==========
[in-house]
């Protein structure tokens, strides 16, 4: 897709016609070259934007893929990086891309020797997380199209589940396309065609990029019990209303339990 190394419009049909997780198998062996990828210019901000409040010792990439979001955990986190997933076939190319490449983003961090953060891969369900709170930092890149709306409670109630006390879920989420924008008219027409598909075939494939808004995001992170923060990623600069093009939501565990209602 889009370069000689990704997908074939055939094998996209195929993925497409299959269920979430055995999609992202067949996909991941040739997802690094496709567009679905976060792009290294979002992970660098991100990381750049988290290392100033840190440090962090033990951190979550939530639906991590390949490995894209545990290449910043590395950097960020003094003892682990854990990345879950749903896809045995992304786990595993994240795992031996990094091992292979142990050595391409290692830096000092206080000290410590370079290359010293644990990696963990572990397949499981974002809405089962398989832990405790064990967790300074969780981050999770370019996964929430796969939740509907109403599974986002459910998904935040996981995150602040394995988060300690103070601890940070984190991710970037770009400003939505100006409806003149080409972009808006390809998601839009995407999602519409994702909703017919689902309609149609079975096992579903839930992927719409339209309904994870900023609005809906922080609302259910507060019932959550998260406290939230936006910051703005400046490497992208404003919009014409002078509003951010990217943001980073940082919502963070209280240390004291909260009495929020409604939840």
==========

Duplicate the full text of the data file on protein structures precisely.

[in-house]
């Protein structure tokens, strides 16, 4: 897709016609070259934007893929990086891309020797997380199209589940396309065609990029019990209303339990 190394419009049909997780198998062996990828210019901000409040010792990439979001955990986190997933076939190319490449983003961090953060891969369900709170930092890149709306409670109630006390879920989420924008008219027409598909075939494939808004995001992170923060990623600069093009939501565990209602 889009370069000689990704997908074939055939094998996209195929993925497409299959269920979430055995999609992202067949996909991941040739997802690094496709567009679905976060792009290294979002992970660098991100990381750049988290290392100033840190440090962090033990951190979550939530639906991590390949490995894209545990290449910043590395950097960020003094003892682990854990990345879950749903896809045995992304786990595993994240795992031996990094091992292979142990050595391409290692830096000092206080000290410590370079290359010293644990990696963990572990397949499981974002809405089962398989832990405790064990967790300074969780981050999770370019996964929430796969939740509907109403599974986002459910998904935040996981995150602040394995988060300690103070601890940070984190991710970037770009400003939505100006409806003149080409972009808006390809998601839009995407999602519409994702909703017919689902309609149609079975096992579903839930992927719409339209309904994870900023609005809906922080609302259910507060019932959550998260406290939230936006910051703005400046490497992208404003919009014409002078509003951010990217943001980073940082919502963070209280240390004291909260009495929020409604939840």